How a Neurotransmitter May Be the Key in Controlling Alzheimer’s Toxicity​ – Neuroscience News

With nearly 50 million dementia patients worldwide, and Alzheimers’s disease is the most common neurodegenerative disease. Its main symptom is the impairment of general cognitive abilities, including the ability to speak or to remember.

The importance of finding a cure is widely understood with increasingly aging population and the life expectancy being ever-extended. However, even the cause of the grim disease is yet to be given a clear definition.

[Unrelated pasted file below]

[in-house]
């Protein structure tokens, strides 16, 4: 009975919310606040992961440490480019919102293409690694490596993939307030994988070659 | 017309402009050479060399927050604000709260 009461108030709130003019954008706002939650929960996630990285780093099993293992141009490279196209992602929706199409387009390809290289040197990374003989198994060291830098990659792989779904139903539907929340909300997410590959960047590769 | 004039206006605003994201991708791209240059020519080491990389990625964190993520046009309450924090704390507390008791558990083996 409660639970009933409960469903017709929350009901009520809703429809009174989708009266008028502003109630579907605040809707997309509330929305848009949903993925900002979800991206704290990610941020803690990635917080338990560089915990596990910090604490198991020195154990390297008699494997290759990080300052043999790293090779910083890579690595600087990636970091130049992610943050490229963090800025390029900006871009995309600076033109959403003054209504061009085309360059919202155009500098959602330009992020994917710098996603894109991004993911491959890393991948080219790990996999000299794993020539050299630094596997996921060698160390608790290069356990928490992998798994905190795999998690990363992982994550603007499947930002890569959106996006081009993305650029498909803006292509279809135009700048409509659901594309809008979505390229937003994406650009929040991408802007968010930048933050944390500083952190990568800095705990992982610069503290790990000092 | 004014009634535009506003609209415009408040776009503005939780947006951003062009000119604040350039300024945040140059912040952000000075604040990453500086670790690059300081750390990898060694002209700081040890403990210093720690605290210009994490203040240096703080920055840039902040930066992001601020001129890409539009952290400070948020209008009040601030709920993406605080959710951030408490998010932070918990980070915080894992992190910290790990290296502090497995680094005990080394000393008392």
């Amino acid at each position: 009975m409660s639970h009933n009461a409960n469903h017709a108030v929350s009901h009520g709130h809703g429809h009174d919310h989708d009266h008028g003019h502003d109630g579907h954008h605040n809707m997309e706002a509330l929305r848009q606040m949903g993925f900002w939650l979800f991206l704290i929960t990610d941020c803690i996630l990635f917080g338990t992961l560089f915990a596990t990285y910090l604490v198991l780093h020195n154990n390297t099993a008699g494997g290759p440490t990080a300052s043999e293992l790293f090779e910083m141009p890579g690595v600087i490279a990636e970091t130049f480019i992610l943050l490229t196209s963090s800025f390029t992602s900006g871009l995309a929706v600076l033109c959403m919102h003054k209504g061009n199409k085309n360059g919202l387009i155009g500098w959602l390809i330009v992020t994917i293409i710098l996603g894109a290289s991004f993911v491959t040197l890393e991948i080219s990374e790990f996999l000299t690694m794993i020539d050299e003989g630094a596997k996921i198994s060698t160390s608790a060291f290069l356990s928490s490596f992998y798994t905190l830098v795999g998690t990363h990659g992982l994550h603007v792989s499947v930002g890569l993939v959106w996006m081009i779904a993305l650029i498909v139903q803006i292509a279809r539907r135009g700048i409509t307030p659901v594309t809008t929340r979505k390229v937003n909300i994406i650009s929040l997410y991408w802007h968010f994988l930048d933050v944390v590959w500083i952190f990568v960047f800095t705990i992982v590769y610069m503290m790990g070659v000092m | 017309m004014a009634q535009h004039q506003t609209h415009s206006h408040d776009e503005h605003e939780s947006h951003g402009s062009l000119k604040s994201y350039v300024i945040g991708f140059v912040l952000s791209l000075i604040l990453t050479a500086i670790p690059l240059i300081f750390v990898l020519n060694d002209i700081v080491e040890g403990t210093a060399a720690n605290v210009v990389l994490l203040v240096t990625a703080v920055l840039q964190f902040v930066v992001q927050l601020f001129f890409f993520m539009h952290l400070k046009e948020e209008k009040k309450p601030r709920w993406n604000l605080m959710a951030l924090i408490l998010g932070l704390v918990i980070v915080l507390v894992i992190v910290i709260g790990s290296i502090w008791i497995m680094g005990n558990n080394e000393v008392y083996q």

A KAIST research team in the Department of Chemistry led by professor Mi Hee Lim took on a lead to discovered a new role for somatostatin, a protein-based neurotransmitter, in reducing the toxicity caused in the pathogenic mechanism taken towards development of Alzheimer’s disease.

Source: How a Neurotransmitter May Be the Key in Controlling Alzheimer’s Toxicity​ – Neuroscience News

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